Coronavirus vaccine will not be available for at least 18 months, French minister says

 In this March 16, 2020 file photo, a patient receives a shot in the first-stage safety study clinical trial of a potential vaccine for COVID-19
In this March 16, 2020 file photo, a patient receives a shot in the first-stage safety study clinical trial of a potential vaccine for COVID-19 Copyright AP Photo/Ted S. Warren, File
Copyright AP Photo/Ted S. Warren, File
By Lauren Chadwick
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France's research minister said that it would take at least 18 months to get a coronavirus vaccine after US President Donald Trump said there would be a vaccine by the end of the year.


Much of the world is looking ahead to when a vaccine will be available to protect against coronavirus as without one it's unlikely that countries will be able to fully lift social distancing policies.

But even as European states ease lockdown restrictions, with travel set to restart mid-June, a vaccine is at least 18 months away, many officials have warned.

"Vaccine research typically takes several years. What the laboratories and the researchers tell us is that the acceleration we have seen in the development of clinical trials gives us hope for a vaccine within 18 months," said French research minister Frédérique Vidal in a radio interview with Europe 1 on Saturday.

"It is unreasonable to think that we can go faster than that, without endangering people's safety," she added.

Vidal's comments contradict those made by US President Donald Trump who said on Friday the US was "looking to get it [a vaccine] by the end of the year if we can...or shortly thereafter."

A former pharmaceutical executive, serving as the Trump administration's virus authority, echoed those predictions, stating that a vaccine could be delivered by late 2020.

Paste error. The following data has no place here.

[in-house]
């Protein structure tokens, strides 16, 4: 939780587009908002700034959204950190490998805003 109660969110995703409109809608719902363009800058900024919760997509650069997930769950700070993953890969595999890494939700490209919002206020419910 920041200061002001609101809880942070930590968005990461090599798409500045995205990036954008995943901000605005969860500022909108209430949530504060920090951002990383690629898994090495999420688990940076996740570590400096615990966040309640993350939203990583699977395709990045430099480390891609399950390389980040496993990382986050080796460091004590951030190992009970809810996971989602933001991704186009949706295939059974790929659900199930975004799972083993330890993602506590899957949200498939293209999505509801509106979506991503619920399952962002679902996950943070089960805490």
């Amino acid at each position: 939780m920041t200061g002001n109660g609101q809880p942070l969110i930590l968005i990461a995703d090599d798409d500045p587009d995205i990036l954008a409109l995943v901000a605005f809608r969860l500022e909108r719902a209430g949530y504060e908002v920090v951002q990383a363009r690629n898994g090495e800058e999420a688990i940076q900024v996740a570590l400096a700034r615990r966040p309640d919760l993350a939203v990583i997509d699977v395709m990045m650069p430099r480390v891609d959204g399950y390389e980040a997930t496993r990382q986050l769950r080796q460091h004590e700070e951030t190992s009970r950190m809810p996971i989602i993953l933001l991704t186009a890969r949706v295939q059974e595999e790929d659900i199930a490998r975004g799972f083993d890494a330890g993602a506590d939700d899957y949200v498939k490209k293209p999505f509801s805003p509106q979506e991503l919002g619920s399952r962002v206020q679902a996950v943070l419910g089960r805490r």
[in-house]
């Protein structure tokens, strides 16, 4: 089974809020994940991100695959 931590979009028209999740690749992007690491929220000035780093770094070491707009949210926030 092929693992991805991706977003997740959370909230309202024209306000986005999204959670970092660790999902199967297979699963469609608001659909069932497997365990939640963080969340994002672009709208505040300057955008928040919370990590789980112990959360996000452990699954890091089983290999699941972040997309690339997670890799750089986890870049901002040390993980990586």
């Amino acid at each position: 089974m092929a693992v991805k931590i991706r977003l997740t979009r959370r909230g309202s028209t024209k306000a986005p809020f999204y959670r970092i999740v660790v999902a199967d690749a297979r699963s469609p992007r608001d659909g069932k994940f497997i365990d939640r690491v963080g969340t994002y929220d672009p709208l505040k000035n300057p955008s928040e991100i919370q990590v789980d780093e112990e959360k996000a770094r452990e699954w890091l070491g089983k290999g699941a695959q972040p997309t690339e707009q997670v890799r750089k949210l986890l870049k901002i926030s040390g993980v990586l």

Dr Hans Kluge, the World Health Organisation's regional director for Europe, said in a radio interview on Friday that obtaining a vaccine in even a year was an "optimistic" timeline.

"A year and a half is more realistic," he said, adding that medical professionals in contact with the virus should be vaccinated first.

The question of who would get access to any potential vaccine caused an uproar this past week after Sanofi CEO Paul Hudson said in an interview with Bloomberg that the United States would get access first after funding the research first.

Prime Minister Edouard Philippe said he spoke with the company afterwards, emphasising that "a COVID-19 vaccine will have to be a global public good. Equal access for everyone to the vaccine is not negotiable."

The company has since walked back the comments stating that they are in conversation with European countries.

More than 100 vaccine research projects exist around the world and around ten clinical trials are already underway.

Additional sources • AFP

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